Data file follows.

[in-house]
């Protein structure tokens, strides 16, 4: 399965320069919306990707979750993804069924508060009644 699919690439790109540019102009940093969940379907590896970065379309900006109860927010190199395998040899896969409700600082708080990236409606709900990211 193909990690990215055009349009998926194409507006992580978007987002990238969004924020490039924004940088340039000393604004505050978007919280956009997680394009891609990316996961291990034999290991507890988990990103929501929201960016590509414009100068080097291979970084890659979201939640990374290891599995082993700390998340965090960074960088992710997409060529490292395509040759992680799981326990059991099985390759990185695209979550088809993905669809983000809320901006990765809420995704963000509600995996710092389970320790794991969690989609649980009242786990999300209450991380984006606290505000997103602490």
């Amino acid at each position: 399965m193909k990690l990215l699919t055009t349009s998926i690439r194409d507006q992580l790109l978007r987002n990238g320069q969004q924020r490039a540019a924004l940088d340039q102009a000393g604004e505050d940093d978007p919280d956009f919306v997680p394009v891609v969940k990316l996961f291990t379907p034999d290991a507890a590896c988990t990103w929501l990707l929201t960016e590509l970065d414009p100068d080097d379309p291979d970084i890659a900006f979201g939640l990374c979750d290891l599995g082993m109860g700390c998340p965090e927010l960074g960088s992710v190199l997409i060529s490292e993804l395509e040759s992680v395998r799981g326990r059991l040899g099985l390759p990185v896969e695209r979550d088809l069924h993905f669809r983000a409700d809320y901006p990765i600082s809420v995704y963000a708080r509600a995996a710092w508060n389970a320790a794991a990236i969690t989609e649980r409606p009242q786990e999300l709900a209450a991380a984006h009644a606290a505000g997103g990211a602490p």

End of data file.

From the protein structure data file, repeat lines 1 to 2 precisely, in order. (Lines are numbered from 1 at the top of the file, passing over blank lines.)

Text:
[in-house]
């Protein structure tokens, strides 16, 4: 399965320069919306990707979750993804069924508060009644 699919690439790109540019102009940093969940379907590896970065379309900006109860927010190199395998040899896969409700600082708080990236409606709900990211 193909990690990215055009349009998926194409507006992580978007987002990238969004924020490039924004940088340039000393604004505050978007919280956009997680394009891609990316996961291990034999290991507890988990990103929501929201960016590509414009100068080097291979970084890659979201939640990374290891599995082993700390998340965090960074960088992710997409060529490292395509040759992680799981326990059991099985390759990185695209979550088809993905669809983000809320901006990765809420995704963000509600995996710092389970320790794991969690989609649980009242786990999300209450991380984006606290505000997103602490």